He has a lot of open dialogue with his leaders. He includes them in a lot of the decision making.
But, although they don’t have a name for it, the Hawks are exceptional in this regard too.
In Saturday’s thumping of Sydney, men like Shaun Burgoyne, Brian Lake, Ben McEvoy and Matt Spangher were key, while in 2008 Stuart Dew’s brilliant third quarter was decisive.
“The way that he (Clarkson) builds a core group of players, which develops the culture, and he’s able to plug in recruits from other clubs who then just fit right in, I think is a real strength,” Vandenberg said.
“He has a lot of open dialogue with his leaders. He includes them in a lot of the decision making.
“He won’t accept anything other than the best.”
Dunstall, who was instrumental in bringing Clarkson to Hawthorn, knew early on he’d found the right man for the job.
“He was always one that was happy to challenge convention, and he’s taken the game to new levels,” Dunstall said on Monday night’s episode of On the Couch.
“We sat through a lot of presentations, and I reckon five minutes into his I was thinking to myself ‘this bloke could coach our club’.
“The way he viewed the game, the way he thought things should run – just the whole package, he just ticked every box.”
Vandenberg believes Clarkson’s hunger for success is what keeps him one step ahead of his contemporaries when it comes to tactical innovation.
“He has a real desire to learn from other sports and he does that – he educates himself by travelling all over the world, going to watch basketball and gridiron and soccer,” Vandenburg said.
“He’s definitely at that leading edge because he takes himself outside the game and wanted to learn from other sports.”
Clarkson, a former school teacher, has become a master of delegation – employing trusted lieutenants like Brendon Bolton, Luke Beveridge and Brett Ratten to carry his message to the players, while he oversees it all.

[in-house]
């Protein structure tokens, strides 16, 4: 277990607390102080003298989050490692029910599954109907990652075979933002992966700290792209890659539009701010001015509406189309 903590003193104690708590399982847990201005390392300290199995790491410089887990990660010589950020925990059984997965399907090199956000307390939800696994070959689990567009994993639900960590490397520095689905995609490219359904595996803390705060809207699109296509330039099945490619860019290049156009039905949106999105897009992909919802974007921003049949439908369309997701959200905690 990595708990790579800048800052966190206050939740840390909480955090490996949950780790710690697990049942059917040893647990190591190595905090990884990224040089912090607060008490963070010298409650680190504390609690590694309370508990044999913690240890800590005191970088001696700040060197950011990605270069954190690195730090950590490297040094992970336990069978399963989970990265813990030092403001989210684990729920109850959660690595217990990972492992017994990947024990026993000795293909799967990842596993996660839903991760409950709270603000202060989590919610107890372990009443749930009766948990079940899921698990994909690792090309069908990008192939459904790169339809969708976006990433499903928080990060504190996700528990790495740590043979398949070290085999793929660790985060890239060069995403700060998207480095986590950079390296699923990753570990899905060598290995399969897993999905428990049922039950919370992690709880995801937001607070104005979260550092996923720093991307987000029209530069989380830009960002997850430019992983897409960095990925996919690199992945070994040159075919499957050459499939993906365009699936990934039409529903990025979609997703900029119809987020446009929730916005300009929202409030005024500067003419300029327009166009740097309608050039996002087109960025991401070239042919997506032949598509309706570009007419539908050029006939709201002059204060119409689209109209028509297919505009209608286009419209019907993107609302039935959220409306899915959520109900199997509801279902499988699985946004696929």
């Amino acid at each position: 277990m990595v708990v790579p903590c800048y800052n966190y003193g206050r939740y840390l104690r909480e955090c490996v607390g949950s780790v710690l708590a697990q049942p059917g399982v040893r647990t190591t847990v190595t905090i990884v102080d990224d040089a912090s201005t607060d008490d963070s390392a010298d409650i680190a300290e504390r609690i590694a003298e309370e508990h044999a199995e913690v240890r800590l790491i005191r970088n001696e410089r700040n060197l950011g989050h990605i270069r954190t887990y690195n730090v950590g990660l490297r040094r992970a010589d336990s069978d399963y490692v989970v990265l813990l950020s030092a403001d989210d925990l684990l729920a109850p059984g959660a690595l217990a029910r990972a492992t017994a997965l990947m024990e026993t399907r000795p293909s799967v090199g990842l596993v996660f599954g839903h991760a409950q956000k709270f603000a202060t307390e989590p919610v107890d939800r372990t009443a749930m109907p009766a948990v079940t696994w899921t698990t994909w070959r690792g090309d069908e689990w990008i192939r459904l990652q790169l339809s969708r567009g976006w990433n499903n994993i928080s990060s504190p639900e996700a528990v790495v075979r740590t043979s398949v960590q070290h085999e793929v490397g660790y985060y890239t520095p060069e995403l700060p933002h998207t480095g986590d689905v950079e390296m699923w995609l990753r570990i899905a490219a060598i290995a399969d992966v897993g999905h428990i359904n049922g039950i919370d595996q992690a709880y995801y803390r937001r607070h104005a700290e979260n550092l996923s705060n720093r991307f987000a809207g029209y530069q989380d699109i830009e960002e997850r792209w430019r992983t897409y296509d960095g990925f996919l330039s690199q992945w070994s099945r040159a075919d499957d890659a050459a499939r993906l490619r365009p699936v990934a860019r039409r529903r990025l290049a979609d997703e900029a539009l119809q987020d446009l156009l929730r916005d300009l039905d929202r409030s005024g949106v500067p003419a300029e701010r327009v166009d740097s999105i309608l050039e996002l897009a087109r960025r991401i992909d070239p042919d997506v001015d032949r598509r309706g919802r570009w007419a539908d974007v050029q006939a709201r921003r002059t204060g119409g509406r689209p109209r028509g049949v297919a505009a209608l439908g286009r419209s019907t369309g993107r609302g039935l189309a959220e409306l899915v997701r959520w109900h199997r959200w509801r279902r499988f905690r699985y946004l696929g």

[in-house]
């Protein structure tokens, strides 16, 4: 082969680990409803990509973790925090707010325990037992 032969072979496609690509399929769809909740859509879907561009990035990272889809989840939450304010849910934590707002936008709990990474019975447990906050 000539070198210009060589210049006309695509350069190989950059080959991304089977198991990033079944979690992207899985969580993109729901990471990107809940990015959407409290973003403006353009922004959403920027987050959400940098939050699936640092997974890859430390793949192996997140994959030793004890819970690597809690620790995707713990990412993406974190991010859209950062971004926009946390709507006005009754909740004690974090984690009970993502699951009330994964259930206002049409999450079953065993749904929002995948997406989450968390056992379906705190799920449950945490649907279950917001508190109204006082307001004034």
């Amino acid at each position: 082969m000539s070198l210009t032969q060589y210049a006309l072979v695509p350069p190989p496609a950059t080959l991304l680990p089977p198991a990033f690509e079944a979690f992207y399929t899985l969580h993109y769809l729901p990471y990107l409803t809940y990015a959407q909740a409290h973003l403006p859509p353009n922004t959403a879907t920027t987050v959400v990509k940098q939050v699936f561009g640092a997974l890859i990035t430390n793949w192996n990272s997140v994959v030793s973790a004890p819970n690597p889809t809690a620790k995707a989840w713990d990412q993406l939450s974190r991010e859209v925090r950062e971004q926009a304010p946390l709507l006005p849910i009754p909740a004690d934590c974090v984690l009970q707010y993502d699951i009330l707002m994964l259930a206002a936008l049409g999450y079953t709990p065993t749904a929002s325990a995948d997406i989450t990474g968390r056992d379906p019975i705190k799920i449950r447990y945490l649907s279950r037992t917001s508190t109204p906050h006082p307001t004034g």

Speaking on the Channel 7 documentary The Chosen Few, Clarkson said he recognised early on the need to have faith in his assistants.
“I had to change my ways, both for the benefit of the players, the benefit of myself but also the benefit of the assistant coaches – to delegate a lot of responsibilities to them,” Clarkson said.
“If I was going to be a long-term coach at this club, the message needed to be spread.
“Watch me at football training, you’d think ‘how can this bloke be coaching the side?’ I haven’t taken a drill at training for three years.”
For all his ‘people skills’, there is only so far warm and fuzzy will take you as a senior coach.
Clarkson, no doubt, has a mean streak.
The man who broke Ian Aitken’s jaw in the Battle of Britain has always had an air of mongrel about him.
Even now, having mellowed somewhat, he can still be prickly. Have a look at his stinging shut down of Mike Sheahan (see below), after the media veteran declared he was leaving Hawthorn for West Coast last year.
Sheahan, who has seen it all, looked a little uncomfortable On the Couch.
In keeping with Clarkson’s penchant for innovation, he’s taken the blueprint from Pagan and expanded on it: jar of honey in one hand, a grenade in the other.